The closure 10 constructed in accordance with this invention is formed as an integral member molded from a resilient plastic material and comprises a generally circular panel portion 11 connected at its periphery to a flange portion 12 which is generally vertically disposed and is of inverted U-shape in cross section so as to snugly surround and engage the vertically flexible S-shaped neck portion. The inner wall 13 of the U-shaped vertical flange 12 abuts the end of neck flange 2d and the vertex 2f formed by the juncture of flanges 2a and 2c. The outer wall 14 of the vertical U-shaped flange 12 has an internally projecting rib 15 adjacent its lower rim portion which is contoured to fit in locking engagement beneath the vertex or bead 2e formed by the juncture of container neck flanges 2c and 2d. Additionally, the outer wall 14 is provided with a generally horizontal bottom surface 14a which snugly engages the upwardly facing surface 2b of the inwardly directed neck flange 2a. In this position, the surface of outer flange 14 is flush with the adjacent surface of the container neck 2. It is therefore impossible for a fingernail to be inserted underneath the lower rim of flange portion 14 to attempt to cam such rim to an unlocking position. For additional security, the radially outer portions of neck surface 2b may be slightly upwardly inclined. This presents inadvertent opening under top loading conditions.
In accordance with this invention, and as best illustrated in FIGS. 3 and 4, a limited accurate segment portion of the bottom surface 14a is provided with an upwardly inclined surface 14b. Because of the provision of such inclined segment surface, the application of a downward force to the flange 12 at a position overlying the inclined surface segment 14b will first effect a vertical compression or vertical folding of the neck flanges 2c and 2d. This will bring the inclined bottom surface segment 14b into engagement with the angular edge defined between the horizontal neck flange 2a and the vertical neck wall. As illustrated in FIGS. 1 and 4, this will result in a limited arcuate segment 14c of the bottom rim portion of the outer vertical flange wall 14 being displaced from its flush relationship with the side walls of the container neck 2, permitting a fingernail to be inserted under such outwardly displaced segment and sufficient force applied to the closure 10 to strip it from its sealing engagement with the container neck 2.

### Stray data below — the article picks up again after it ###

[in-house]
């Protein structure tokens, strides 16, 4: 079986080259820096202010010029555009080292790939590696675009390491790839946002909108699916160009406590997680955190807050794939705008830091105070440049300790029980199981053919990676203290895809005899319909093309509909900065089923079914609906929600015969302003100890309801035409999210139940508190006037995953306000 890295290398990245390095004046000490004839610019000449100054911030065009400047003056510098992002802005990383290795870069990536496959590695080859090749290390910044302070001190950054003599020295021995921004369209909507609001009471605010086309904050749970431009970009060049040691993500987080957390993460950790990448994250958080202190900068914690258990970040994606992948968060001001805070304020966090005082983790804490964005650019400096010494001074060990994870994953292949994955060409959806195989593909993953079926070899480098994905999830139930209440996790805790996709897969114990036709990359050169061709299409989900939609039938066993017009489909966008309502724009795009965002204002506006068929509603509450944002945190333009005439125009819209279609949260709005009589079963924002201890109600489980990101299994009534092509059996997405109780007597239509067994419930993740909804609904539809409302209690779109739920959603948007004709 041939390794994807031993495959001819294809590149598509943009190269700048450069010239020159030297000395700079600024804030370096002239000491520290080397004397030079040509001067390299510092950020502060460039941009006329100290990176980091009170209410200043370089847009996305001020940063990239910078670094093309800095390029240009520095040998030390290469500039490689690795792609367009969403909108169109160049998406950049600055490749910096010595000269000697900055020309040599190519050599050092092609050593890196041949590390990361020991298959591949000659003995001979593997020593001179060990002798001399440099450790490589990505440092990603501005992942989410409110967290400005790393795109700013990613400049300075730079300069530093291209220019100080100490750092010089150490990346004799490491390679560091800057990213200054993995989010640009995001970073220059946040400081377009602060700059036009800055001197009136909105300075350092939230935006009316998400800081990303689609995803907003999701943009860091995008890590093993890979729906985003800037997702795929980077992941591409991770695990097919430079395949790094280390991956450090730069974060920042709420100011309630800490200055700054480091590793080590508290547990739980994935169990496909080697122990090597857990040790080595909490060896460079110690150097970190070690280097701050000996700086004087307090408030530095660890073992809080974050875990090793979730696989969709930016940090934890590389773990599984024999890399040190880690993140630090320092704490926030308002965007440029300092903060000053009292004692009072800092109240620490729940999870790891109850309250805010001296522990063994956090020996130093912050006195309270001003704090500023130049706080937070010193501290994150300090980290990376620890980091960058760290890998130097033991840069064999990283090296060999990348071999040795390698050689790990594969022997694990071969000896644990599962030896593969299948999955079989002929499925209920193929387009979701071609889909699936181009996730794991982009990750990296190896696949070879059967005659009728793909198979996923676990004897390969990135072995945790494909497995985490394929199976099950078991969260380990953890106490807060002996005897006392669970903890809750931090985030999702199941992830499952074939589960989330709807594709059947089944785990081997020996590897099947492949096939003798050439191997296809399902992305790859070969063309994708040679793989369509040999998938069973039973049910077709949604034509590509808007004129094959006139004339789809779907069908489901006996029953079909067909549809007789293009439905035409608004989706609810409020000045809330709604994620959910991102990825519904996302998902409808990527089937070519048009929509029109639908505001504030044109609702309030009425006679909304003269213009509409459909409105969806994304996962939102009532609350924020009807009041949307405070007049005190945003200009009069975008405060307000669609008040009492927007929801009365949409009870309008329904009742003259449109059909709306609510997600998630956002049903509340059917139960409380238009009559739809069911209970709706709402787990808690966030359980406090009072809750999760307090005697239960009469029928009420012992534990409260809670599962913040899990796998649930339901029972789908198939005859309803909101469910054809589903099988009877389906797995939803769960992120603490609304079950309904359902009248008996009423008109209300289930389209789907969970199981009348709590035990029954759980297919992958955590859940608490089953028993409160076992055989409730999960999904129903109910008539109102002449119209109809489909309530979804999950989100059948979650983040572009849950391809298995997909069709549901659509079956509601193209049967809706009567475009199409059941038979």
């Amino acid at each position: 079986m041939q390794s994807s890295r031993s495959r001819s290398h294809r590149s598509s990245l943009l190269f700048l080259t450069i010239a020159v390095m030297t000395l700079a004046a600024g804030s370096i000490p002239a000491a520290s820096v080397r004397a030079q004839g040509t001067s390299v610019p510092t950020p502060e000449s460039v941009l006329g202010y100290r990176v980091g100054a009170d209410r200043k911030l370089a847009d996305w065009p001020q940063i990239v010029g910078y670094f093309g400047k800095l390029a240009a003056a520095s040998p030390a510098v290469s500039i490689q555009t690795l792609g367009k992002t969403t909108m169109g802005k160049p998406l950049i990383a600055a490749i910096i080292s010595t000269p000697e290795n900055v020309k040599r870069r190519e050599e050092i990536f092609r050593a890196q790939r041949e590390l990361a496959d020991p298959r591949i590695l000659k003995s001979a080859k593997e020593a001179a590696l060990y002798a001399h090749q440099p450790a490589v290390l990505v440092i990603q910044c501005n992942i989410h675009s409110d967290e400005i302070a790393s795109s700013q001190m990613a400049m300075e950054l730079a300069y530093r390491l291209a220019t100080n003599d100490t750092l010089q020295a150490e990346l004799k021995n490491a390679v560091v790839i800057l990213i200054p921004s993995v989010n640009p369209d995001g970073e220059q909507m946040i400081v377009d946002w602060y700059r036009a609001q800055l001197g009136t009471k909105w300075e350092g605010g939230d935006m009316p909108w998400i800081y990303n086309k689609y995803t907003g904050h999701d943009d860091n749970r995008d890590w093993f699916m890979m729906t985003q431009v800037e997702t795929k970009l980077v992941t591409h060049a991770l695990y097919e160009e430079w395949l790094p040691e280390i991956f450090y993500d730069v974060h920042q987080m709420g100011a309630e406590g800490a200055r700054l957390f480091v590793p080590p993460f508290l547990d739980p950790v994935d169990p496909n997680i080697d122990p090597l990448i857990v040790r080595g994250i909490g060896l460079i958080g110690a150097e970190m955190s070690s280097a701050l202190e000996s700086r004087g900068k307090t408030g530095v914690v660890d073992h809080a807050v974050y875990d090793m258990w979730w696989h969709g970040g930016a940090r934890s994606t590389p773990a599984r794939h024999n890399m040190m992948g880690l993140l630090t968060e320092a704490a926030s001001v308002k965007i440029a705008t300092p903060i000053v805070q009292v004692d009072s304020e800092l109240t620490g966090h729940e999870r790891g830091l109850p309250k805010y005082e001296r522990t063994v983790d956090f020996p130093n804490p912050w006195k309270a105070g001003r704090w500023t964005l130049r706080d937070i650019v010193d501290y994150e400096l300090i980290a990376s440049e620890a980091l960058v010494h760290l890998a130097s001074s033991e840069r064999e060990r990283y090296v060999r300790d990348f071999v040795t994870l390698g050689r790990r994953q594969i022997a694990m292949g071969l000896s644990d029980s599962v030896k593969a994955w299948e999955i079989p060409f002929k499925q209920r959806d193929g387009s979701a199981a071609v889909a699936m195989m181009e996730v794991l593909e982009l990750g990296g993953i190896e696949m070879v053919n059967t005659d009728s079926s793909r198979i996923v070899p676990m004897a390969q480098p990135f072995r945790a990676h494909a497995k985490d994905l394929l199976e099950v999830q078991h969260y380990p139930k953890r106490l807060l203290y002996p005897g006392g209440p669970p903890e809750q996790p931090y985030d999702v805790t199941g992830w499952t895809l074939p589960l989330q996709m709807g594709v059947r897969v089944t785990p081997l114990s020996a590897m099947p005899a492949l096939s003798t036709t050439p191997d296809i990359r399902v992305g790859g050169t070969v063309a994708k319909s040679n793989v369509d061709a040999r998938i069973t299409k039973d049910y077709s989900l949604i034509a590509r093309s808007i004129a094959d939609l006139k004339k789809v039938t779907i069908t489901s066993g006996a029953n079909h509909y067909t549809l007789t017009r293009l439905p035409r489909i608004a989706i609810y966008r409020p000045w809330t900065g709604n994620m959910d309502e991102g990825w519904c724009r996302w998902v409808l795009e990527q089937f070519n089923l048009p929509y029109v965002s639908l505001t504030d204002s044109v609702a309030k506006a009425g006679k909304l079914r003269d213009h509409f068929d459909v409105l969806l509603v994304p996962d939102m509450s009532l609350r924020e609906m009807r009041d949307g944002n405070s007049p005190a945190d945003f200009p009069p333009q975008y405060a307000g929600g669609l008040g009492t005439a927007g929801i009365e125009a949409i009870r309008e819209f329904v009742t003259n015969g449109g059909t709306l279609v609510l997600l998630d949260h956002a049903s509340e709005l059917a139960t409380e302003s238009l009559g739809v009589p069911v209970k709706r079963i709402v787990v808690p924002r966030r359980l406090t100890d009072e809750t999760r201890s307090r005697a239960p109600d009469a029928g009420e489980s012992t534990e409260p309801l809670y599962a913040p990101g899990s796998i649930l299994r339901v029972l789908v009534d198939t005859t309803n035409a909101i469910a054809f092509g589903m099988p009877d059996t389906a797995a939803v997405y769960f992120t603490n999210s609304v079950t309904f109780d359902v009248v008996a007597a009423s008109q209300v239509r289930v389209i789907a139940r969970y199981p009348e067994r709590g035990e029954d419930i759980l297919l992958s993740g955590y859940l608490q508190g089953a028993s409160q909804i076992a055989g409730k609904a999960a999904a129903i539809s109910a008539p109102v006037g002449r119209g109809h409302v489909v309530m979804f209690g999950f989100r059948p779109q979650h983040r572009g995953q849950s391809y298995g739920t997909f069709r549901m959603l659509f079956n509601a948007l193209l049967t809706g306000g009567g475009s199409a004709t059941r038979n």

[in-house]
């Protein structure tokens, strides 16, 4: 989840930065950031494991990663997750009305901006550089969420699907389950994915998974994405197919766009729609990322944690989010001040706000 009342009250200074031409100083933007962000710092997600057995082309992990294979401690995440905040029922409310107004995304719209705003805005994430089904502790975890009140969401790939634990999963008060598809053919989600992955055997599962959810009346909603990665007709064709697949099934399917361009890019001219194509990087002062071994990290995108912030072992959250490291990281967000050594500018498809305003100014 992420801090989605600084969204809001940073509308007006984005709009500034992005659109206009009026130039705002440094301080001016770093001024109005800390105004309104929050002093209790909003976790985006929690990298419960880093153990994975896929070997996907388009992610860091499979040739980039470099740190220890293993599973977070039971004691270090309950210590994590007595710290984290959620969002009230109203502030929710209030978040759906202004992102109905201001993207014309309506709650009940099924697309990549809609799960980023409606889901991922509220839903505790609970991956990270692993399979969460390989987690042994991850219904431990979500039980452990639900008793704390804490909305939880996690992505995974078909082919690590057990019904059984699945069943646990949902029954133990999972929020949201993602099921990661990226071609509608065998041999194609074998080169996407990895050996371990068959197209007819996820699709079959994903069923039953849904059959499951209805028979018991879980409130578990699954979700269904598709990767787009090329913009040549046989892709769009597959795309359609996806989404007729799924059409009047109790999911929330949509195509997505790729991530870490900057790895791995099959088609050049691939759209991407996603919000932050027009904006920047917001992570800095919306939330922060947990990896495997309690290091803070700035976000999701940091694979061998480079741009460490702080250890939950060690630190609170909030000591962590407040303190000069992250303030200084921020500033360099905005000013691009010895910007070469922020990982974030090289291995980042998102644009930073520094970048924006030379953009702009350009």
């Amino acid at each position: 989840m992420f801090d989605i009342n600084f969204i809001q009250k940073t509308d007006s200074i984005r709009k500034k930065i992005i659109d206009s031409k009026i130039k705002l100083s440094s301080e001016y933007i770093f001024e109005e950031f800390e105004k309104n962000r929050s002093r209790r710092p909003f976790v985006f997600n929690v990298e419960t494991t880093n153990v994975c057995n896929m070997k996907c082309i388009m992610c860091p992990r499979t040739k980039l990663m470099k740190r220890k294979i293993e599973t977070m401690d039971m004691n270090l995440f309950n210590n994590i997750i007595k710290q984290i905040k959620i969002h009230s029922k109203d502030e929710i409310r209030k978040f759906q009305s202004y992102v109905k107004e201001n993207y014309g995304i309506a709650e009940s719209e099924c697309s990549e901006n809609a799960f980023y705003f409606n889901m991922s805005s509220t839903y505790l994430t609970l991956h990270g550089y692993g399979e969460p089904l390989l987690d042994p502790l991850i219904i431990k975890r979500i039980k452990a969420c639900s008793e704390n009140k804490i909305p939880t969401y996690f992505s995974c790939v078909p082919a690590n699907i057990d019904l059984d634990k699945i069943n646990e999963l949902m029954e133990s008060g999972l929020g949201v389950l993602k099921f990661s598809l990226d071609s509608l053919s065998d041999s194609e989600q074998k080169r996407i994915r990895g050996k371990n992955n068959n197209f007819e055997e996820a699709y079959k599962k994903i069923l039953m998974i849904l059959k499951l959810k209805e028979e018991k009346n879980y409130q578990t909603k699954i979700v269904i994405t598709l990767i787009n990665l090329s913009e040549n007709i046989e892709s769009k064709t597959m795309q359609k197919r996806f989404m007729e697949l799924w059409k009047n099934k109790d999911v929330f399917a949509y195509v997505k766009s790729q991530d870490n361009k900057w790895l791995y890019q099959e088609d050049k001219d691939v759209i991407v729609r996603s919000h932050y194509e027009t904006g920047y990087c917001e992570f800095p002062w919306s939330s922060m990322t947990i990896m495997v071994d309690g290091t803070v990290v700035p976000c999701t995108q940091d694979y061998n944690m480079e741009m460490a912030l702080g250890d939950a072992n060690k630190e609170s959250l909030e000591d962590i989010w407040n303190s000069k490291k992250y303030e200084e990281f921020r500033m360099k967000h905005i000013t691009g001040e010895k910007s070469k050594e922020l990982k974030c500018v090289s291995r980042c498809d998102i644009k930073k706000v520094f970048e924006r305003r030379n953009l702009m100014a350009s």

It will be recognized that the possibility of the closure being inadvertently removed from its closed position on the container is practically negligible. While the banging of the closure against a solid object may produce a momentary outward deflection of the wall segment 14c, if this is not concurrently followed by the insertion of the fingernail under the displaced wall segment, such wall segment promptly returns to its original flush position with respect to the container wall by its inherent resilience and the security of the closure remains undisturbed. Only the conscious application of a downward force to the particular rim area of the closure overlying the segment having the inclined bottom wall surface 14b, concurrent with the insertion of the fingernail under the slightly projecting rim portion 14c of that segment of the closure will effect the stripping of the closure from the container. Obviously, the required sequence of operations is beyond the capability of a child.